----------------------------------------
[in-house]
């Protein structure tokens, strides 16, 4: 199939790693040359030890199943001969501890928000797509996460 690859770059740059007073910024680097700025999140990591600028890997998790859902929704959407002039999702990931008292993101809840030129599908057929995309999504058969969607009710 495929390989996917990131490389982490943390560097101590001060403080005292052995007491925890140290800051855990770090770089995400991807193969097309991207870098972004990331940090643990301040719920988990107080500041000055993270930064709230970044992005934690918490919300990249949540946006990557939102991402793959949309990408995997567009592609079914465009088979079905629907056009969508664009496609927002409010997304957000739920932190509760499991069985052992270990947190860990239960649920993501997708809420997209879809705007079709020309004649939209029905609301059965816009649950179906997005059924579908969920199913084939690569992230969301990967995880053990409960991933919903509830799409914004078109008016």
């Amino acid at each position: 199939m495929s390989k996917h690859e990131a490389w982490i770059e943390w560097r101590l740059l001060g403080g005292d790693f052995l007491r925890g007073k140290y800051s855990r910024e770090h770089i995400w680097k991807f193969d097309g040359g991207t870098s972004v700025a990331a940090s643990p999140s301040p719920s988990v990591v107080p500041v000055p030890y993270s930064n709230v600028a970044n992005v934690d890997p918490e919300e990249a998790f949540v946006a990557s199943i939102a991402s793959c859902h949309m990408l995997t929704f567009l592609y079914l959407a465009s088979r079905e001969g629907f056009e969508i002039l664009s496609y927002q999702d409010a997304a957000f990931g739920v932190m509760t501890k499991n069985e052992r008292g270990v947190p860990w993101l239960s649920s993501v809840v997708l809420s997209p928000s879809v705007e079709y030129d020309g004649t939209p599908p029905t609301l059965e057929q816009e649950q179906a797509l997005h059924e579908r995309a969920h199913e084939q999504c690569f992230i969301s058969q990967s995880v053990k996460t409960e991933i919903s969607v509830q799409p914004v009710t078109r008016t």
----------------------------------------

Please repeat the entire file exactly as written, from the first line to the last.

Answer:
[in-house]
């Protein structure tokens, strides 16, 4: 199939790693040359030890199943001969501890928000797509996460 690859770059740059007073910024680097700025999140990591600028890997998790859902929704959407002039999702990931008292993101809840030129599908057929995309999504058969969607009710 495929390989996917990131490389982490943390560097101590001060403080005292052995007491925890140290800051855990770090770089995400991807193969097309991207870098972004990331940090643990301040719920988990107080500041000055993270930064709230970044992005934690918490919300990249949540946006990557939102991402793959949309990408995997567009592609079914465009088979079905629907056009969508664009496609927002409010997304957000739920932190509760499991069985052992270990947190860990239960649920993501997708809420997209879809705007079709020309004649939209029905609301059965816009649950179906997005059924579908969920199913084939690569992230969301990967995880053990409960991933919903509830799409914004078109008016």
């Amino acid at each position: 199939m495929s390989k996917h690859e990131a490389w982490i770059e943390w560097r101590l740059l001060g403080g005292d790693f052995l007491r925890g007073k140290y800051s855990r910024e770090h770089i995400w680097k991807f193969d097309g040359g991207t870098s972004v700025a990331a940090s643990p999140s301040p719920s988990v990591v107080p500041v000055p030890y993270s930064n709230v600028a970044n992005v934690d890997p918490e919300e990249a998790f949540v946006a990557s199943i939102a991402s793959c859902h949309m990408l995997t929704f567009l592609y079914l959407a465009s088979r079905e001969g629907f056009e969508i002039l664009s496609y927002q999702d409010a997304a957000f990931g739920v932190m509760t501890k499991n069985e052992r008292g270990v947190p860990w993101l239960s649920s993501v809840v997708l809420s997209p928000s879809v705007e079709y030129d020309g004649t939209p599908p029905t609301l059965e057929q816009e649950q179906a797509l997005h059924e579908r995309a969920h199913e084939q999504c690569f992230i969301s058969q990967s995880v053990k996460t409960e991933i919903s969607v509830q799409p914004v009710t078109r008016t």